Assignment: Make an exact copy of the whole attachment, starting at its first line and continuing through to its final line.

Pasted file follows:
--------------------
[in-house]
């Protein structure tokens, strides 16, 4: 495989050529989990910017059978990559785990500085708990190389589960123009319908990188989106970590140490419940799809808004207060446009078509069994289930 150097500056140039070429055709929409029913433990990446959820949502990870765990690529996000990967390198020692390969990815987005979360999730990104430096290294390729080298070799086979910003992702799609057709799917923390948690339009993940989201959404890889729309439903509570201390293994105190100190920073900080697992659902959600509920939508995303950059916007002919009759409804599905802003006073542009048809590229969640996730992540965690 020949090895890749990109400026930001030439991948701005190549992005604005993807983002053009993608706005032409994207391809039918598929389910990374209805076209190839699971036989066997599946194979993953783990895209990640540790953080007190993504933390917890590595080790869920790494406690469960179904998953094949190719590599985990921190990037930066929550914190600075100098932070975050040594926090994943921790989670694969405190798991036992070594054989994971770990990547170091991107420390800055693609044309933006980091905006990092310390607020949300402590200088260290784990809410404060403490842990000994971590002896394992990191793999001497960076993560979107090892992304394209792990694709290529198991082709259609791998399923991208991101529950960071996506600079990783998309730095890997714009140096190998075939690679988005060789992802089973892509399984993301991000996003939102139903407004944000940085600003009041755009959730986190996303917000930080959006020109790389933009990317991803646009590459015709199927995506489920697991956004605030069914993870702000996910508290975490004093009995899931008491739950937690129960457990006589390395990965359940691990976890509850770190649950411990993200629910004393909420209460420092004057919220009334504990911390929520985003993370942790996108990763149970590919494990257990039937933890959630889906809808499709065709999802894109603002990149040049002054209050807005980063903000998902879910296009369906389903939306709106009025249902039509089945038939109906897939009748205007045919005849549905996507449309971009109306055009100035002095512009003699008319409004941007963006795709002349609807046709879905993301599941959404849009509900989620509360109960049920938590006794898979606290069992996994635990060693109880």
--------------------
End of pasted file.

[in-house]
């Protein structure tokens, strides 16, 4: 495989050529989990910017059978990559785990500085708990190389589960123009319908990188989106970590140490419940799809808004207060446009078509069994289930 150097500056140039070429055709929409029913433990990446959820949502990870765990690529996000990967390198020692390969990815987005979360999730990104430096290294390729080298070799086979910003992702799609057709799917923390948690339009993940989201959404890889729309439903509570201390293994105190100190920073900080697992659902959600509920939508995303950059916007002919009759409804599905802003006073542009048809590229969640996730992540965690 020949090895890749990109400026930001030439991948701005190549992005604005993807983002053009993608706005032409994207391809039918598929389910990374209805076209190839699971036989066997599946194979993953783990895209990640540790953080007190993504933390917890590595080790869920790494406690469960179904998953094949190719590599985990921190990037930066929550914190600075100098932070975050040594926090994943921790989670694969405190798991036992070594054989994971770990990547170091991107420390800055693609044309933006980091905006990092310390607020949300402590200088260290784990809410404060403490842990000994971590002896394992990191793999001497960076993560979107090892992304394209792990694709290529198991082709259609791998399923991208991101529950960071996506600079990783998309730095890997714009140096190998075939690679988005060789992802089973892509399984993301991000996003939102139903407004944000940085600003009041755009959730986190996303917000930080959006020109790389933009990317991803646009590459015709199927995506489920697991956004605030069914993870702000996910508290975490004093009995899931008491739950937690129960457990006589390395990965359940691990976890509850770190649950411990993200629910004393909420209460420092004057919220009334504990911390929520985003993370942790996108990763149970590919494990257990039937933890959630889906809808499709065709999802894109603002990149040049002054209050807005980063903000998902879910296009369906389903939306709106009025249902039509089945038939109906897939009748205007045919005849549905996507449309971009109306055009100035002095512009003699008319409004941007963006795709002349609807046709879905993301599941959404849009509900989620509360109960049920938590006794898979606290069992996994635990060693109880």